Clouds have played a variety of roles as a visual element in the arts of Asia across time. As a stylized motif, clouds have often functioned as a framing device, an interstitial motif, or compositional boundary in paintings. A cloud could conjure anything from a celestial Daoist realm to lingzhi, medicinal mushrooms of immortality once believed to revive the dead. The generative and auspicious potential of clouds has long existed in the history of art. The amorphous nature of mist in dialogue with the tangible and rigid has long inspired the work of artists, designers, and architects, from Fujiko Nakaya’s cloud paintings and fog sculptures, to Diller and Scofidio’s Blur Building in Lake Neuchâtel. In today’s era of big data, clouds have also come to represent the negligibly small, where modular bits of information are now amassed into infinitely scalable systems that function at a distance, removed from sight but still lingering overhead.
Like clouds of our digital age, Hashimoto’s sculpture shows how there is much to be found in both the intricate detail of minute components and the large-scale meanings that can result from their accumulation.
This exhibition’s central work, Nuvole (2006-2018) — which literally means clouds — explores these formal traditions and looks at how clouds can function as divisions of space while still serving as the apotheosis of ethereal formlessness. Like clouds of our digital age, Hashimoto’s sculpture shows how there is much to be found in both the intricate detail of minute components and the large-scale meanings that can result from their accumulation. The work weaves around the gallery’s architecture and over major artworks from the museum’s permanent collection, to serve as both helpful foil as well as a meditation on the continuum of human expression. For more than a decade, Hashimoto has re-used many of his discs in his various site-specific installations around the world. Each time, each disc is newly looped, rhythmically tied and hung, existing briefly together to form a greater whole. Through the staging and spectacle of this giant cloud, we are reminded of the voices of progenitors, and how our individual accretion of effort, experience, and value in the arc of human experience is shared.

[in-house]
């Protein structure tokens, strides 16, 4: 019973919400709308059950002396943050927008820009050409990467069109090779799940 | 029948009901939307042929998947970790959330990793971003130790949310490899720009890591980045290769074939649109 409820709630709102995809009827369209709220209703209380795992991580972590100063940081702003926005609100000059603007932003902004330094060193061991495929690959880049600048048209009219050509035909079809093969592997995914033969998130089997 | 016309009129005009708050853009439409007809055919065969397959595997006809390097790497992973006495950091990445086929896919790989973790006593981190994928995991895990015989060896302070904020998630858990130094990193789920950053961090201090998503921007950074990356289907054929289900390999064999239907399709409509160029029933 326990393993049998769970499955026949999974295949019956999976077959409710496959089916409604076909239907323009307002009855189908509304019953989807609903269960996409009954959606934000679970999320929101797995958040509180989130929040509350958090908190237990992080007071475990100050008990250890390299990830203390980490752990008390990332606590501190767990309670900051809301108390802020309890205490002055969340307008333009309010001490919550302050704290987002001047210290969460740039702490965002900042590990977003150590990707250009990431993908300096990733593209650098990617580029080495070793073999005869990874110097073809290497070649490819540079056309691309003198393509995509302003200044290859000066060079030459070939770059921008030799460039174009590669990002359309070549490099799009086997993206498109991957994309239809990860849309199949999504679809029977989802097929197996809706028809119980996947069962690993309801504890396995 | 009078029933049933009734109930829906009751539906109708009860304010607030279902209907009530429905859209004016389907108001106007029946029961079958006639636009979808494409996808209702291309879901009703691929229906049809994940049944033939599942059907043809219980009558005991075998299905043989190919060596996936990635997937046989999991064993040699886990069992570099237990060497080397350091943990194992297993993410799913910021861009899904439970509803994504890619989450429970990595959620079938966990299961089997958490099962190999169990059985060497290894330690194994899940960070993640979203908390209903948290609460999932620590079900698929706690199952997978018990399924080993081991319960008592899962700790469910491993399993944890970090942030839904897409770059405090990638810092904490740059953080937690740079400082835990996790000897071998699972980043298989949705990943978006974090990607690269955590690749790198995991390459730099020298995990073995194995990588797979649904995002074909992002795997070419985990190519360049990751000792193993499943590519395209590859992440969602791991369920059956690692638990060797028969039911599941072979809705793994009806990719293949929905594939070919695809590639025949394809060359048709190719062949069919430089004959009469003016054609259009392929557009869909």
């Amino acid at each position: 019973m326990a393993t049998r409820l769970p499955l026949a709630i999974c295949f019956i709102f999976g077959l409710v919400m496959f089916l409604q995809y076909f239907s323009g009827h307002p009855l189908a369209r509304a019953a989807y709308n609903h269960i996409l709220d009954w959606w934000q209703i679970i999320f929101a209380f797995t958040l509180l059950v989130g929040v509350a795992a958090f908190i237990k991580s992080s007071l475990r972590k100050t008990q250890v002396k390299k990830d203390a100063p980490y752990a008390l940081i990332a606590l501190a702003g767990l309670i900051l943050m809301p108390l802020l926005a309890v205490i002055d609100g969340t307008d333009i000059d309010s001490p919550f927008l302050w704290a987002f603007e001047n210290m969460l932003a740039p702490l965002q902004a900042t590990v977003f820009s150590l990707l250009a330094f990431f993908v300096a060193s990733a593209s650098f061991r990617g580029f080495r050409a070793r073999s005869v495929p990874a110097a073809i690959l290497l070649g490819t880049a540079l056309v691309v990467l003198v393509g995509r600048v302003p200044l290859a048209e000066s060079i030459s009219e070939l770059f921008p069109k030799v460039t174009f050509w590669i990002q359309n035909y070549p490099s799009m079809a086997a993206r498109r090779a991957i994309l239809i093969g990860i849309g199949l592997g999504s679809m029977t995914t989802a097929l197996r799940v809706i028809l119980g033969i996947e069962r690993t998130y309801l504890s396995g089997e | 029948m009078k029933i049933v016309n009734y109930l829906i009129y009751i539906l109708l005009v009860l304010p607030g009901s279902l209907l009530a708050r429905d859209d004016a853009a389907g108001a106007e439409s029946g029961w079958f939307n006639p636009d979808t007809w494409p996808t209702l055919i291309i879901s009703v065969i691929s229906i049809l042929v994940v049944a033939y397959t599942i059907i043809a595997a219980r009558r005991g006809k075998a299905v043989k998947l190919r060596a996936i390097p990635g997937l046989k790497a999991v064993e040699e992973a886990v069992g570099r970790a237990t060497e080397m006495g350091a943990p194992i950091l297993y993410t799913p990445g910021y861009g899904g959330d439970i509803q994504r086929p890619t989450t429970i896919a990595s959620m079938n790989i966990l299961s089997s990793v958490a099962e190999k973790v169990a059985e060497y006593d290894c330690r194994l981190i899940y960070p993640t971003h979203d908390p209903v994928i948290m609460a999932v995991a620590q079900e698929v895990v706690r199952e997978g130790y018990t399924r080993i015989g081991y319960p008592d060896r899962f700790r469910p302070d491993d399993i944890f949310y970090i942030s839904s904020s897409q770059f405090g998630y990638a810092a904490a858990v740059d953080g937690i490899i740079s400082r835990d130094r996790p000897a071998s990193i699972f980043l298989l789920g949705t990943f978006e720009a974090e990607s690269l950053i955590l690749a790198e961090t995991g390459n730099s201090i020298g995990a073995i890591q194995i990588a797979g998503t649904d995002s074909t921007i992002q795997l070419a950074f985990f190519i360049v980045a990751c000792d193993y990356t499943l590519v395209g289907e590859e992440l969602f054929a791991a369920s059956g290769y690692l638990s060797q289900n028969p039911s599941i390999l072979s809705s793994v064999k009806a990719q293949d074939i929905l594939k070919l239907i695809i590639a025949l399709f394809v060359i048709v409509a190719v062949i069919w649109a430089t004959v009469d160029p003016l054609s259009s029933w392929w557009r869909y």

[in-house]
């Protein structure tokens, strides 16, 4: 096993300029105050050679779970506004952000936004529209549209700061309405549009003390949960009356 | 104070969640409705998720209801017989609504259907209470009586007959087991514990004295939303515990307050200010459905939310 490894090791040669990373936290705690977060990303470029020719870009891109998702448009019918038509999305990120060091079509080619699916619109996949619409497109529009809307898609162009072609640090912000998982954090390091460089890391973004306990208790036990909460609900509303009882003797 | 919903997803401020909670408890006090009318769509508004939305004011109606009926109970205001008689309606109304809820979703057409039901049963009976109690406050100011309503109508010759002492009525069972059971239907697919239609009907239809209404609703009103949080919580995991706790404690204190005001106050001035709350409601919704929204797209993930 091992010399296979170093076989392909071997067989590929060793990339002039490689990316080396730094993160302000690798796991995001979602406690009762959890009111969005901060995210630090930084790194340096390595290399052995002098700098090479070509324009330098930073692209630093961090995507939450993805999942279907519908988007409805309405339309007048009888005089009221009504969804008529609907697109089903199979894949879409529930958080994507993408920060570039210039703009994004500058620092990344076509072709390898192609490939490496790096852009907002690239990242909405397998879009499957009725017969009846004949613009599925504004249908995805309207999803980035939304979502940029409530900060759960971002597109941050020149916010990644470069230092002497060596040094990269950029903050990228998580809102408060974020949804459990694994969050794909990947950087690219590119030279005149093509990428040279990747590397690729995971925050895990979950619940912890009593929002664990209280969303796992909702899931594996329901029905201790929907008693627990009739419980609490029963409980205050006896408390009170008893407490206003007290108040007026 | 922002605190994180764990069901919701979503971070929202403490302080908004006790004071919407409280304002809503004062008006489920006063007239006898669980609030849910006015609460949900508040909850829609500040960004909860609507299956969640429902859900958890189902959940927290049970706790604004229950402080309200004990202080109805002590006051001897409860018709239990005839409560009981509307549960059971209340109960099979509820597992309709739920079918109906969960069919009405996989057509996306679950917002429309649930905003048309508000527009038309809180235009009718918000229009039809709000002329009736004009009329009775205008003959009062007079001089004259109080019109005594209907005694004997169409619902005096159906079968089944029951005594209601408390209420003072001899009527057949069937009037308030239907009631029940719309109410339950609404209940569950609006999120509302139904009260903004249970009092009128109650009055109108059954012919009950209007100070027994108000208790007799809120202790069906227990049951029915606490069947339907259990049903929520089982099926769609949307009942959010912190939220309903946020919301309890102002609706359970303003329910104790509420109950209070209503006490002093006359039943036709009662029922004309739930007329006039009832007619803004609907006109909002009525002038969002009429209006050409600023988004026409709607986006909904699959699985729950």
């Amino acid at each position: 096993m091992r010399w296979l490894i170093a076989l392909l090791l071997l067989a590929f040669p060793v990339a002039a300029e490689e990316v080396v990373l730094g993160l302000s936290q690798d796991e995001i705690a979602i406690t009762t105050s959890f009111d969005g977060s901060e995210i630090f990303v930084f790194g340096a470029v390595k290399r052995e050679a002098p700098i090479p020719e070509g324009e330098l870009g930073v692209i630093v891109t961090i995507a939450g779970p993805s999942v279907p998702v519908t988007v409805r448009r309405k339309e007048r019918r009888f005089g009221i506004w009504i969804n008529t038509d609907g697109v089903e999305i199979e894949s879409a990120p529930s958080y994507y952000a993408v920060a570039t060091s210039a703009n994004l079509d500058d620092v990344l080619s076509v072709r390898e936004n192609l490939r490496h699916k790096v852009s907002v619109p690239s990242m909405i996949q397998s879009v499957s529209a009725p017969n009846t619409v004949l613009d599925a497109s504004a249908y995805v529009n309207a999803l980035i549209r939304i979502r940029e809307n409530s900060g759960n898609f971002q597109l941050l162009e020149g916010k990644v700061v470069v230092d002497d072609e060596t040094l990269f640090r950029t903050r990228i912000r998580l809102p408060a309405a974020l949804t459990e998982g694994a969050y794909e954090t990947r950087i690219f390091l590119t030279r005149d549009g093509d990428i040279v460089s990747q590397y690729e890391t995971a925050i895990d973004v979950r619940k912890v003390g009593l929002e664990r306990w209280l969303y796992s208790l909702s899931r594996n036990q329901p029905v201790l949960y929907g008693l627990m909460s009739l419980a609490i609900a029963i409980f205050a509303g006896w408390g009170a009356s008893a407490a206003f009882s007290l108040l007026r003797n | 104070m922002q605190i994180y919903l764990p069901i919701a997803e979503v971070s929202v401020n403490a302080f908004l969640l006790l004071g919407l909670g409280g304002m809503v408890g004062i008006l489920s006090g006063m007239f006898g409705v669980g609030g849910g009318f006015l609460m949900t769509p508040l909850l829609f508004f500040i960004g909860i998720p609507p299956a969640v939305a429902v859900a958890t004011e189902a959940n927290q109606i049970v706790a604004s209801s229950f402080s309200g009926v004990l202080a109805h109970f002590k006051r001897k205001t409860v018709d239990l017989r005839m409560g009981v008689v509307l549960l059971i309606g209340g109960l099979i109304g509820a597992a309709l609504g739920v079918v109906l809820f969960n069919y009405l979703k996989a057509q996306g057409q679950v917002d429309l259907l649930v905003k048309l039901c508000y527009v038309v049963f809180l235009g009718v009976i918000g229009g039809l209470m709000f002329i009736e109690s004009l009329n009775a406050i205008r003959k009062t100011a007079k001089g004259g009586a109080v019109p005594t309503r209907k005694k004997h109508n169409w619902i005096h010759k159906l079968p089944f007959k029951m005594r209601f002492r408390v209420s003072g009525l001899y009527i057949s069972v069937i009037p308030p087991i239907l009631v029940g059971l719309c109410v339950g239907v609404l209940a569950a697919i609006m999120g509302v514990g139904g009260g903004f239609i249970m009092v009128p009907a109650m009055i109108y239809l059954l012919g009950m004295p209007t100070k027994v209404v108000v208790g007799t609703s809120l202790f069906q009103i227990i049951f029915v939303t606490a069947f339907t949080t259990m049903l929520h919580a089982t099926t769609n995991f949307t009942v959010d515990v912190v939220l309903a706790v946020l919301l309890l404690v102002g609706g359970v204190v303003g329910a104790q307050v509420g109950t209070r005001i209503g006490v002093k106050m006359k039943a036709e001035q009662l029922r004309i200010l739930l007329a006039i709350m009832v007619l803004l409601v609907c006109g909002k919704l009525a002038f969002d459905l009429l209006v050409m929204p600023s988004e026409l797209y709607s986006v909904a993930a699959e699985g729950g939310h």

Nuvole is joined by a selection of Hashimoto’s woodblock and intaglio works in Gallery IV. Created over the last three years in collaboration with Durham Press in Pennsylvania, these works are now being exhibited for the first time in a U.S. museum. They are combined with several wall works from the artist’s own collection. These graphic works illustrate the range and depth of Hashimoto’s work, and point to the generative and collaborative relationships and creative conversations that have occurred between artists over time.
Jacob Hashimoto was born in Greeley, Colorado in 1973 and is a graduate of the School of the Art Institute of Chicago. He lives and works in Queens, New York. Hashimoto has been featured in solo museum exhibitions at MOCA Paciﬁc Design Center in Los Angeles, MACRO – Museum of Contemporary Art in Rome, Fondazione Querini Stampalia in Venice, LACMA – Los Angeles County Museum of Art, Schauwerk Sindleﬁngen in Germany, and the Wäinö Aaltonen Museum of Art in Finland. He has also had solo shows at Mary Boone Gallery in New York, Rhona Hoffman Gallery in Chicago, Studio la Città in Verona, Galerie Forsblom in Helsinki, Anglim Gilbert Gallery in San Francisco, and Leila Heller Gallery in Dubai, among others. His work is in the collections of LACMA – Los Angeles County Museum of Art, EMMA – Saastamoinen Foundation, Schauwerk Sindelﬁngen, The California Endowment, and numerous other public collections.